The Reason Why Nigeria Might Be At The Brink Of Destruction, A Look Into Obasanjo’s Prophesy Of Boko Haram And Fulani Herds Men Plan To Islamise Nigeria

The Yoruba Youth Forum (YYF) has  boldly come forth to support the theory that has been put across by former President Olusegun Obasanjo on the real mission of the  Boko Haram and Fulani herdsmen.

He revealed that their major aim is to islamise and fulanize Nigeria. It can be said that that there are certain factors that forms the core of a man and one of these things is religion. Religion is a key factor in forming  the idiosyncrasies of a man. In every man there is a need to believe in a higher power, and that is why  the claims that the Boko Haram and the herds men are on a mission to islamise and fulanize Nigeria by force should be taken seriously. Forcing a religion or certain beliefs on a group of people is very unacceptable. The greatest weapon of religion is emotion and that is why men are ready to die for what  they believe in. Tell a man that killing people who do not believe in certain religion is right, fill his head with fantasies of what he/ she gets for ridding the world of infidels, give a man the illusion of doing something right and turn a good man to the devil’s general.

On the 18th of May 2019 Ex President Buhari Obasanjo made an exposure on the activities of Boko Haram and Herds Men in Nigeria, where he revealed that both Boko Haram and herdsmen acts of violence were not handled as they should have from the very beginning. Also blaming the govt for handling the insurgents with levity because they thought they were mere rascals. He went ahead to reveal that one of the reasons why the Nigerian military have failed to subdue the insurgents as because they were badly trained.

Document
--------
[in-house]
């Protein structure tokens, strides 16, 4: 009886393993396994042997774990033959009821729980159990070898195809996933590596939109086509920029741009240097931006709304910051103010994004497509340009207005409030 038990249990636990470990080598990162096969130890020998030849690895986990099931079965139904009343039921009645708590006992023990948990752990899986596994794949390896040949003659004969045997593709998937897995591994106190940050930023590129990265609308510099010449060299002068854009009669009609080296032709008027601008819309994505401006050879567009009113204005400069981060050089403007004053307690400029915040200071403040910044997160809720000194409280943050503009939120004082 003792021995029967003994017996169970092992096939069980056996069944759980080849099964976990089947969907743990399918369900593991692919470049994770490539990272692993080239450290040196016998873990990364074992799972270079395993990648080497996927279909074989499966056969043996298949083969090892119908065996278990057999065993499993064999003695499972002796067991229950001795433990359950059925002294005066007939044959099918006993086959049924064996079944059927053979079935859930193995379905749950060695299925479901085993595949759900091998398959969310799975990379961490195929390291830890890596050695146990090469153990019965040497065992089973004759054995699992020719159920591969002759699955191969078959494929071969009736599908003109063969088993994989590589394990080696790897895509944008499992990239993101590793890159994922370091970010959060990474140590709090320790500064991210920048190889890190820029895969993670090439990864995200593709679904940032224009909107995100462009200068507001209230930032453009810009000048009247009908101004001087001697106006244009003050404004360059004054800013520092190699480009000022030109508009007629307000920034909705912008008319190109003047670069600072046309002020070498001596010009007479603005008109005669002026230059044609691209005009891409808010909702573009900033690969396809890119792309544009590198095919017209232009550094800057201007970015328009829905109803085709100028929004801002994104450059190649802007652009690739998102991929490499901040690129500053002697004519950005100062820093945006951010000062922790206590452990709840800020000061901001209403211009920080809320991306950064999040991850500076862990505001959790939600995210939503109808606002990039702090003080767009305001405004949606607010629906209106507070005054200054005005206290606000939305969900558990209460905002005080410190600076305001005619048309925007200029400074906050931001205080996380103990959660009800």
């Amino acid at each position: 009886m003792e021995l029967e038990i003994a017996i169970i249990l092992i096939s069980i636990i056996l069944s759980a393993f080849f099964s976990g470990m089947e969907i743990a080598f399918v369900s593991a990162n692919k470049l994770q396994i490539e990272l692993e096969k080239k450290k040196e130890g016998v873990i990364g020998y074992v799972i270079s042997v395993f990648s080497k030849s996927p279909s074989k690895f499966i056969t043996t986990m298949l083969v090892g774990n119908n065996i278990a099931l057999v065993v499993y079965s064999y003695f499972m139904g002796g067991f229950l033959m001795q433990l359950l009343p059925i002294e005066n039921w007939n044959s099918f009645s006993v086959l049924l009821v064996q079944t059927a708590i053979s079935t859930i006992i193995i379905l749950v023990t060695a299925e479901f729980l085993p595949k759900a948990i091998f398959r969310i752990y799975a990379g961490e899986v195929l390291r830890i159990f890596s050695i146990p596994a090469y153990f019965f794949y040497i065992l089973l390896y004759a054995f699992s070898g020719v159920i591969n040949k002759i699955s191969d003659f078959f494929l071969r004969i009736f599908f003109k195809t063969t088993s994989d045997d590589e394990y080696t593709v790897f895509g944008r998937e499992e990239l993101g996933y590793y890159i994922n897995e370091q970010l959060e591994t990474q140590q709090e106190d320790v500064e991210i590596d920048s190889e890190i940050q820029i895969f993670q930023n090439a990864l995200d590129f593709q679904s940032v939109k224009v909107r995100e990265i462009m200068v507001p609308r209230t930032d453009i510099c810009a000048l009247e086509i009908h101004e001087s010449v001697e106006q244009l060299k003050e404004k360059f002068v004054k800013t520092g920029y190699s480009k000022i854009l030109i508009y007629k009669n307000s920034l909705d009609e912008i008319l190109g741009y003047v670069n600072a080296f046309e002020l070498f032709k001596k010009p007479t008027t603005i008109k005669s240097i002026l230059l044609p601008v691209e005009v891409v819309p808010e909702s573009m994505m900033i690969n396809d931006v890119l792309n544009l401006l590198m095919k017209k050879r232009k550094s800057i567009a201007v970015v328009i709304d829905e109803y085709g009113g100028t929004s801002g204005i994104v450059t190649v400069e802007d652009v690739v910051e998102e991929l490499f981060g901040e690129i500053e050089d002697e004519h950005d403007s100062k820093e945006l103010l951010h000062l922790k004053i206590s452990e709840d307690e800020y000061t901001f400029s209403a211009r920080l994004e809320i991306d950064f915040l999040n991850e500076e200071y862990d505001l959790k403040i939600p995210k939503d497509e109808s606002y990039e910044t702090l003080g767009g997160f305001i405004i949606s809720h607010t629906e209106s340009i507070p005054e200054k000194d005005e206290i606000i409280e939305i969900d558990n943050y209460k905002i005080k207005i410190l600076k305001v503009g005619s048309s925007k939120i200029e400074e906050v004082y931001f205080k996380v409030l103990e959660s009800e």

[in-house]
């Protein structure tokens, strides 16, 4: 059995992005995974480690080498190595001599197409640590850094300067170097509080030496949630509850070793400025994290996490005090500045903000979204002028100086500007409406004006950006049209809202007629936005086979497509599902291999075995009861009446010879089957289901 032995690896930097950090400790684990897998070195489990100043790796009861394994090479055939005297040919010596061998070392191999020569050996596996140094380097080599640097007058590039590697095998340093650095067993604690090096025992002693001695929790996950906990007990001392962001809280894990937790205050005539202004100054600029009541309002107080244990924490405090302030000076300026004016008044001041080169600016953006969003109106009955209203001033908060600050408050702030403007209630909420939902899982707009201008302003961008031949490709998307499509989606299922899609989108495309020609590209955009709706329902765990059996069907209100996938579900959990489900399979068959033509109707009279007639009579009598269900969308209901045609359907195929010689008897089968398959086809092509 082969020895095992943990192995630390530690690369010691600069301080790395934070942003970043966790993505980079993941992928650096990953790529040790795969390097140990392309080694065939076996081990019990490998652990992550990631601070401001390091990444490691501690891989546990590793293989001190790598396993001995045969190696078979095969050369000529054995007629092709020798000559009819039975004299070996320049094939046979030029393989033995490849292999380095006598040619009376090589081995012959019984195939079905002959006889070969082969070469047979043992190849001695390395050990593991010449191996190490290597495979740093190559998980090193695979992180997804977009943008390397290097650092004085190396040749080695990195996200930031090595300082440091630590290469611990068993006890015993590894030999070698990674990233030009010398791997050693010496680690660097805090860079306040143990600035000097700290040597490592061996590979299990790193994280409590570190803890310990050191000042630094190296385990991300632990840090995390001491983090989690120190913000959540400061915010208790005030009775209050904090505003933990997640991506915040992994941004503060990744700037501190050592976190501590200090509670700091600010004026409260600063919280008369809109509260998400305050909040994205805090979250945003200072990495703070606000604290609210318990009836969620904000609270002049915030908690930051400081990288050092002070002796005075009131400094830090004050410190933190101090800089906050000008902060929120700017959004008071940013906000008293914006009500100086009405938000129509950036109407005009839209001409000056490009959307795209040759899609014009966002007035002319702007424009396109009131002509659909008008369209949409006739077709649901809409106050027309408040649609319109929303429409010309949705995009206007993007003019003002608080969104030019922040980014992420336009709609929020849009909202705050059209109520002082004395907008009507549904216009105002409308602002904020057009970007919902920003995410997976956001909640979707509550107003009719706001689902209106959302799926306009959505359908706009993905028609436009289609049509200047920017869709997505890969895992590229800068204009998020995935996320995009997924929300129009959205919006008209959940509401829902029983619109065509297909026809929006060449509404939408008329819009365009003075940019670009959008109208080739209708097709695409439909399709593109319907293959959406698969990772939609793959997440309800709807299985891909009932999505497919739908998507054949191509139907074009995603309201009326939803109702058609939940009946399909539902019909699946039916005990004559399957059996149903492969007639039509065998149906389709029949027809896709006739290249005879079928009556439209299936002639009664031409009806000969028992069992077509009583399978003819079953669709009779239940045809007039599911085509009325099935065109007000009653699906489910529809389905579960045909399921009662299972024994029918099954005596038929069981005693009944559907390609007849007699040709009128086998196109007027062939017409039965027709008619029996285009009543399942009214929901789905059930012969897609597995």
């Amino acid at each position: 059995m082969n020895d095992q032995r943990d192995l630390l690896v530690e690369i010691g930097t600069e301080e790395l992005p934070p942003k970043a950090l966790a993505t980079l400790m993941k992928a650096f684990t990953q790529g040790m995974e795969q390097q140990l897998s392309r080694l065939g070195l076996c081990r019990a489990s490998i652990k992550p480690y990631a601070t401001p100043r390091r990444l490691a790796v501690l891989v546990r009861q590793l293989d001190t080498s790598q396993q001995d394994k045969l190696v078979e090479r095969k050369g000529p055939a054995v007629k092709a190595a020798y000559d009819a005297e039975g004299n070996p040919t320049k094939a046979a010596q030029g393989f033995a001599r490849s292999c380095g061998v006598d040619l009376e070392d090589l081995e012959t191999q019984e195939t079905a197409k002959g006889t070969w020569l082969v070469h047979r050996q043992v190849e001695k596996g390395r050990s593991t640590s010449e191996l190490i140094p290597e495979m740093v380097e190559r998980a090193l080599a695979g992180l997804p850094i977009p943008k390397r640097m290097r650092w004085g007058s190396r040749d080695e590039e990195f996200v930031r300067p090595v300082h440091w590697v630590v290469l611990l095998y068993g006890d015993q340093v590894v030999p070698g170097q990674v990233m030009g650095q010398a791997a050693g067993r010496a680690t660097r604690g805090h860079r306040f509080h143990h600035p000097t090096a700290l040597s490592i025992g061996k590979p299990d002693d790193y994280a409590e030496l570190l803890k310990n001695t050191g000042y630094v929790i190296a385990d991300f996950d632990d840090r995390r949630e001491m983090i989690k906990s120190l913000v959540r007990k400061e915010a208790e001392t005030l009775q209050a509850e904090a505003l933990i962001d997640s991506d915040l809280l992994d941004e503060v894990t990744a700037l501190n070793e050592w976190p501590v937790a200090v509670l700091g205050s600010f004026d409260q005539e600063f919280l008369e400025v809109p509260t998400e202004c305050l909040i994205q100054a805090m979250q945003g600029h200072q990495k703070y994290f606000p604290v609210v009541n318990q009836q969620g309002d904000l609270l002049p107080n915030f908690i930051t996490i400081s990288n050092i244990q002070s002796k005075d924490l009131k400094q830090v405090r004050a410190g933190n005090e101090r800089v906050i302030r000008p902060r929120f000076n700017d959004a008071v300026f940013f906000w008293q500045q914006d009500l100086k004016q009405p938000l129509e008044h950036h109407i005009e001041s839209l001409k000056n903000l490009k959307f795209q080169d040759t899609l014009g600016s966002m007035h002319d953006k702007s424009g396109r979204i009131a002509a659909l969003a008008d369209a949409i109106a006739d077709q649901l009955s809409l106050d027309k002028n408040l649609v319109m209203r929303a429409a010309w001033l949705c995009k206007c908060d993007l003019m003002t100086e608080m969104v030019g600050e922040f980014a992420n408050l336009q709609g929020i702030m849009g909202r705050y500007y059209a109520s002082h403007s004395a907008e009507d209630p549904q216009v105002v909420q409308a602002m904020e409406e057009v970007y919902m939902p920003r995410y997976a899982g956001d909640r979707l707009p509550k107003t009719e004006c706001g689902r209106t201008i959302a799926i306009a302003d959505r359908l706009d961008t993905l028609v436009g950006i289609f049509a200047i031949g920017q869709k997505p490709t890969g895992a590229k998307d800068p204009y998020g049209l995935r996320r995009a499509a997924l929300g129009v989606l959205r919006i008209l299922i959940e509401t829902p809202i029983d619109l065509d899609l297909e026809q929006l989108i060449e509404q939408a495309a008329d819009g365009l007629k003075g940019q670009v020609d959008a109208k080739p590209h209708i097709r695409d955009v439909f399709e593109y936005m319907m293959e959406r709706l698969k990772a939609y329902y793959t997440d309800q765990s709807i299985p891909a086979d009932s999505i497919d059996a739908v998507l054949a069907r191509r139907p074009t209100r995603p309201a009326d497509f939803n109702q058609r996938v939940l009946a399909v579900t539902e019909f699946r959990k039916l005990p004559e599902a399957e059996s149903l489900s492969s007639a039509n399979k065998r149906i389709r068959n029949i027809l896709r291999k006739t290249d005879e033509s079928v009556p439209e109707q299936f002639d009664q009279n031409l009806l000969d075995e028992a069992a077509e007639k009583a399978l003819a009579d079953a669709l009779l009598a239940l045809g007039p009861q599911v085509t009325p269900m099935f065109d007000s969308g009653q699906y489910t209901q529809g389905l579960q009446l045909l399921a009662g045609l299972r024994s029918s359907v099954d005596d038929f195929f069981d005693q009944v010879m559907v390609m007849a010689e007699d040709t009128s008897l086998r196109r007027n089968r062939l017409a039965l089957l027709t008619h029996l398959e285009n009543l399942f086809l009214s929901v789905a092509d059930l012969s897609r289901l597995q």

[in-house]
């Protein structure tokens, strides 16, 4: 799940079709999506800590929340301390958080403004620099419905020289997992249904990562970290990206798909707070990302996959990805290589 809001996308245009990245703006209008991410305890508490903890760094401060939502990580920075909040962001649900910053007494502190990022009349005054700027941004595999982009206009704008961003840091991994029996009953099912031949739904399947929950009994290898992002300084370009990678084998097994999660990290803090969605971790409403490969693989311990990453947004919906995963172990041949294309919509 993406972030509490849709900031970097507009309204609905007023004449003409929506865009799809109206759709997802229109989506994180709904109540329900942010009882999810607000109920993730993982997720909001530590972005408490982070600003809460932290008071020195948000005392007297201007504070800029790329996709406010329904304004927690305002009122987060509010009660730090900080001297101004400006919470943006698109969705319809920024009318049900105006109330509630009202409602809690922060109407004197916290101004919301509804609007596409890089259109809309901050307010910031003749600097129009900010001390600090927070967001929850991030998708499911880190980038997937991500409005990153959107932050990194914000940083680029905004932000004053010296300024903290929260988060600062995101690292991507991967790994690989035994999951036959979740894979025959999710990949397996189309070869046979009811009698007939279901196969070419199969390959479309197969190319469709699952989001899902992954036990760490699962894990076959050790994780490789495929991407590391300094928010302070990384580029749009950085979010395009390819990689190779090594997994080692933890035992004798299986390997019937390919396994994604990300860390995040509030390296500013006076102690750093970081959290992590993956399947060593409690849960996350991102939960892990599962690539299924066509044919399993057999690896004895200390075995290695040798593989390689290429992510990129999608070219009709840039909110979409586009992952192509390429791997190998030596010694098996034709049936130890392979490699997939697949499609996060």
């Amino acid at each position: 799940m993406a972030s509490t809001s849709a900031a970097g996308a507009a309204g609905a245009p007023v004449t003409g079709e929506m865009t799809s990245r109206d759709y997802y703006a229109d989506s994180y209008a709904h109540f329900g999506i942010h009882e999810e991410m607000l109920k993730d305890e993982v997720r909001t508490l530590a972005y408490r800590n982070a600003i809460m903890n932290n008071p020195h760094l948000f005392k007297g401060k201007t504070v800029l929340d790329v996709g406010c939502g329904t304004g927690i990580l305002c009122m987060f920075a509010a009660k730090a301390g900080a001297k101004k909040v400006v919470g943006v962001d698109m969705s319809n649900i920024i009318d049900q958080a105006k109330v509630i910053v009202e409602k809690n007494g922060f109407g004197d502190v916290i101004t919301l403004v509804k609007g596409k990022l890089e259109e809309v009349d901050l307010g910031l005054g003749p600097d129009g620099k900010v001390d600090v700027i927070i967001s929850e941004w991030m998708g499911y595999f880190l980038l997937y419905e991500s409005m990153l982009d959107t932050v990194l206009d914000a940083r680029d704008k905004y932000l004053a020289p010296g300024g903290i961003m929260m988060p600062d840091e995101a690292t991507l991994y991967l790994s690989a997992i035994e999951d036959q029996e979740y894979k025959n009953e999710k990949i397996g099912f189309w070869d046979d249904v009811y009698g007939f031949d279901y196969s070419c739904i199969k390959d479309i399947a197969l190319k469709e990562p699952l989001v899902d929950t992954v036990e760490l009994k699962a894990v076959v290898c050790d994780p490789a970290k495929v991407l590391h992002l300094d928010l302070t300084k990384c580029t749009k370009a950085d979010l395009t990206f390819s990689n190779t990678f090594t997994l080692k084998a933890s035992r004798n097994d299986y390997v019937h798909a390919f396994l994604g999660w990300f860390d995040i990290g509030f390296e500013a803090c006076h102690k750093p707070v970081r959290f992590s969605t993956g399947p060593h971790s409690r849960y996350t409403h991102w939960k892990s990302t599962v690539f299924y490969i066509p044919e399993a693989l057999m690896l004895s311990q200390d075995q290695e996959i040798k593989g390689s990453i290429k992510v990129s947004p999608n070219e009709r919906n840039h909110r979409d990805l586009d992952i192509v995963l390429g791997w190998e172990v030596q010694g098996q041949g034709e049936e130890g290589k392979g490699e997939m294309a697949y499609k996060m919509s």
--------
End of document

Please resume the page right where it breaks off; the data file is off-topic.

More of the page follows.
Even if these are just mere allegations, whose proof are still unfounded. There is nothing that gives proof more that documented history, and this is where we will begin our journey from. According to wikipedia  Boko Haram was established by Mohammed Yusuf in 2002, the group has been driven by Abubakar Shekau since 2009. At the point when Boko Haram first shaped, their activities were peaceful. Their primary objective was to “decontaminate Islam in northern Nigeria.

From March 2015 to August 2016, the group was lined up with the Islamic State of Iraq and the Levant. Since the current rebellion began in 2009, Boko Haram has murdered many thousands and dislodged 2.3 million from their homes and was positioned as the world’s deadliest terrorist group by the Global Terrorism Index in 2015.

After it was established in 2002, Boko Haram’s expanding radicalisation prompted the suppression task by the Nigerian military powers and the summary execution of its leader Mohammed Yusuf in July 2009.

Its sudden resurgence, following a mass jail break in September 2010, was joined by progressively advanced assaults, at first against soft targets, however advancing in 2011 to include suicide bombings of police structures and the United Nations office in Abuja.